Tuesday, December 6

Ohio District’s First Out School Board Member: “LGBTQ+ Students Have a Friend in Me.”

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When David Donofrio became the first openly gay man to sit on the board of Franklin County’s South-Western City School District in 2018 – the same year he married his husband Ryan – he remembered the community that helped him reach this milestone.

“I’m so appreciative for organizations like the Stonewall Democrats of Central Ohio and the Columbus Gay Men’s Chorus, which took a chance on me early on and gave me a lot of the skills that led me to where I am today,” Donofrio says. “We all have to realize we are standing on the shoulders of many people who have come before us.

Donofrio, who also works for a local fire department, demonstrated that same community-mindedness in his first term on the school board, developing a partnership with a local food bank to provide thousands of high quality hot meals to at-need students in the district, the state’s fifth largest. A fierce advocate for LGBTQ+ students and staff, he also led a successful effort to update antiquated language on gender identity in district policy. Now up for reelection – and just endorsed by The Victory Fund – he hopes to keep working toward a more inclusive district.

The Buckeye Flame spoke with David Donofrio about his leap into politics, the lessons of his first term, and the plans he hopes to pursue if reelected.

Tell us about your journey into politics. What inspired you to get involved?
My mom is a family law attorney with Legal Aid Society of Columbus, and she instilled in me from a very early age a desire to give back to the community. I got a degree in political science from Wittenberg University, and my first job out of college was as an LSC fellow for the Ohio House of Representatives. That sparked the desire to get involved in public service even more, and as a product of central Ohio public schools, which have been instrumental in making me who I am, I wanted to give back to my community through the schools, making sure all children can get the best access to a good quality public education.

What has been your biggest accomplishment as a member of the school board so far?
In my first year, we were revising some district policies, and I noticed that the language pertaining to gender identity was not up to current parlance, and therefore could be not inclusive. I reached out to our deputy superintendent and said, do you mind if we reword that? He had no problem, and the revision passed in a unanimous vote with the already-decided policy changes. But it goes to show how these issues can fly under the radar, and not because there’s opposition to it.

It just wasn’t as obvious to the other board members that this language could be problematic?
They thought that the current language and this new language were synonyms and they are not. While to them it may not seem like a meaningful difference, to someone in our district – one of our LGBTQ+ students or staff members – it could very well make a difference.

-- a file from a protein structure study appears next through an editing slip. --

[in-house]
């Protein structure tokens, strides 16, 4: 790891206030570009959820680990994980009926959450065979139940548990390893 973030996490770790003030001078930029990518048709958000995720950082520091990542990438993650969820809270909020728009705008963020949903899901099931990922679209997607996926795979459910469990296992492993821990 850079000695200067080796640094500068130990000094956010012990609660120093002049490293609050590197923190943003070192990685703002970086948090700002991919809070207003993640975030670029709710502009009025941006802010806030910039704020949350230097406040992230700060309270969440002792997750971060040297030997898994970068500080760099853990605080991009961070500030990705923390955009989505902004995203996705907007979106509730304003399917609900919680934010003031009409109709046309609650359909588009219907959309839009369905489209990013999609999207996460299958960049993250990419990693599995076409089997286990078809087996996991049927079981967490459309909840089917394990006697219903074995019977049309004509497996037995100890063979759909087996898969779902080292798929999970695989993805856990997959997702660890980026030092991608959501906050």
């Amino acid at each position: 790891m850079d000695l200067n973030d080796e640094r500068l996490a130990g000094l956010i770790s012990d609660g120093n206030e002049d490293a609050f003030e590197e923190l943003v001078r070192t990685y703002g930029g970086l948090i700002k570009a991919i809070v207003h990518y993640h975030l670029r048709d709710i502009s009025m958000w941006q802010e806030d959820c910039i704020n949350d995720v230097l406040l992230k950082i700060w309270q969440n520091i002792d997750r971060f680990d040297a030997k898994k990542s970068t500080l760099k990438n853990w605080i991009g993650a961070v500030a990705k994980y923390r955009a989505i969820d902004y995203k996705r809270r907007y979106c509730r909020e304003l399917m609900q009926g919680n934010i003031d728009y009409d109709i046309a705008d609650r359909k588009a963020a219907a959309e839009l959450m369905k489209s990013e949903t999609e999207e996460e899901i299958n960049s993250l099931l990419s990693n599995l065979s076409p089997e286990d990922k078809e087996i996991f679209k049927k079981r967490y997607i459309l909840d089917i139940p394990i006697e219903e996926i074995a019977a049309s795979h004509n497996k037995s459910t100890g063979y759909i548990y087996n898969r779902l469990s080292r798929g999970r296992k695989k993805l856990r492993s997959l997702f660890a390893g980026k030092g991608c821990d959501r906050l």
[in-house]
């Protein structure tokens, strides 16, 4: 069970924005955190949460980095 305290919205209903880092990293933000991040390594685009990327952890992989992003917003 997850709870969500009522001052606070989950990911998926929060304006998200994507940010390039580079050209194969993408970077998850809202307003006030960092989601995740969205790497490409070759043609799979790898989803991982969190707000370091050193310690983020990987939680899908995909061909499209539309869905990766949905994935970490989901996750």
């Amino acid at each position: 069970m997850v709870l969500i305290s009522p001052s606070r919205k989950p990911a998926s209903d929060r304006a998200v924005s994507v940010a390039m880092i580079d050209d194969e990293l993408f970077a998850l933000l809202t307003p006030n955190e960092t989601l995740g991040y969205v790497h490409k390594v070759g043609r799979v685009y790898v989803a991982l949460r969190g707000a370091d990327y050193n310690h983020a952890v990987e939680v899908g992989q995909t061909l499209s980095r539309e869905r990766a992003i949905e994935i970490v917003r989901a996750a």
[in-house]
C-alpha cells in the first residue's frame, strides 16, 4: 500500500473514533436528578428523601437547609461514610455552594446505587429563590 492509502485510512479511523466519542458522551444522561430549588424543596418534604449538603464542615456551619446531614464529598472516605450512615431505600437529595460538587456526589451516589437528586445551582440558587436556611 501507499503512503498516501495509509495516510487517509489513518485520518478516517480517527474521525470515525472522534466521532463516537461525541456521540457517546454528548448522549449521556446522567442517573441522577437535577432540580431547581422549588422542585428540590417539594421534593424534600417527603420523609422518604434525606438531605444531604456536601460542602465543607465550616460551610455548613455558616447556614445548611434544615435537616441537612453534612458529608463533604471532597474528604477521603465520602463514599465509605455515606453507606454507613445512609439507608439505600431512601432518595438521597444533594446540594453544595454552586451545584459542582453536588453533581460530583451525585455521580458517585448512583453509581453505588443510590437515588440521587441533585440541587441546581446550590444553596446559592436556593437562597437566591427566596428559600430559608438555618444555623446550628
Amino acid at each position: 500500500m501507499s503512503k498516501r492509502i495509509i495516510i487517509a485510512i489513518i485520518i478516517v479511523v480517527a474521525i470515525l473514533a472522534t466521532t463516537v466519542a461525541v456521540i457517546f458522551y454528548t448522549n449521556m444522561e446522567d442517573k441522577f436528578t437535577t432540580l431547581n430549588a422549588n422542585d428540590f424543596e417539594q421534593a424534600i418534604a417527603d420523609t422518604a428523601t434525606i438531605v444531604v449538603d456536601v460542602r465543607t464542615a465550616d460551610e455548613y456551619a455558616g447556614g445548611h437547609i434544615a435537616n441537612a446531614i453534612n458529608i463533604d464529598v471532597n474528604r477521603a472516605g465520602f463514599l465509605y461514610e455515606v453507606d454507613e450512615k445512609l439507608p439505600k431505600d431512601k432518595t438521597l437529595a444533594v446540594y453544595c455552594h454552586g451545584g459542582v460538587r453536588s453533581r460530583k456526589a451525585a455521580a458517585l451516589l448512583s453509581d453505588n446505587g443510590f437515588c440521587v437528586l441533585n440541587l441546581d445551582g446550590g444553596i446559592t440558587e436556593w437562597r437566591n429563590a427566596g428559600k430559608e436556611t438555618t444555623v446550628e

I’m also very proud of the partnership I put together with the Mid-Ohio Food Bank. We found that a lot of our students, while they have access to breakfast and lunch foods, often do not have a hot meal to come home to. So we put together this partnership, and it provides literally thousands of hot meals to students. In our district – which does have a pretty significant financial need – almost every building ended up qualifying for that program. Making sure our students have that basic need met so that they are then able to learn and be effective inside and outside the classroom has been a major priority for me.

What a huge impact that program must be having! If reelected, what will your main objectives be for your second term on the board?
Something I’ve been working on is getting rid of pay-to-participate fees, which pose a financial hardship to a number of families in our district and could pose a barrier to a student who wants to be, say, in the marching band or on the football team. Also, I report on facilities development and we are currently in the process of rebuilding four of our middle schools and putting an addition on the fifth. These buildings are set to open in Fall 2022, and I want to make sure that we keep our promise to taxpayers to open them on time and on budget and that they provide our students the highest quality, state-of-the-art resources.

What does it mean to you to be out and in public office?
I am the first openly LGBTQ+ elected member and youngest elected member of our school board, which gives me a very different perspective. One of the things I do every year is go to at least one [Gay Straight Alliance] meeting at each of our four high schools. I really want to hear from students and staff to make sure that our buildings are being as inclusive as they can be, and I don’t want anyone to sugarcoat it. I want them to know that they have a friend in me; they can come to me at any time and be completely honest and transparent about what they are going through, and I will see what I can do to help. My feeling is that when you bring a new perspective into the room, you should be mindful of how can you best represent that perspective, and make sure that when you do one day leave that room, that perspective, whether there is a physical person there or not, continues to be a part of the conversation. 🔥

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Peter Kusnic is a writer and editor based in Cleveland, OH.

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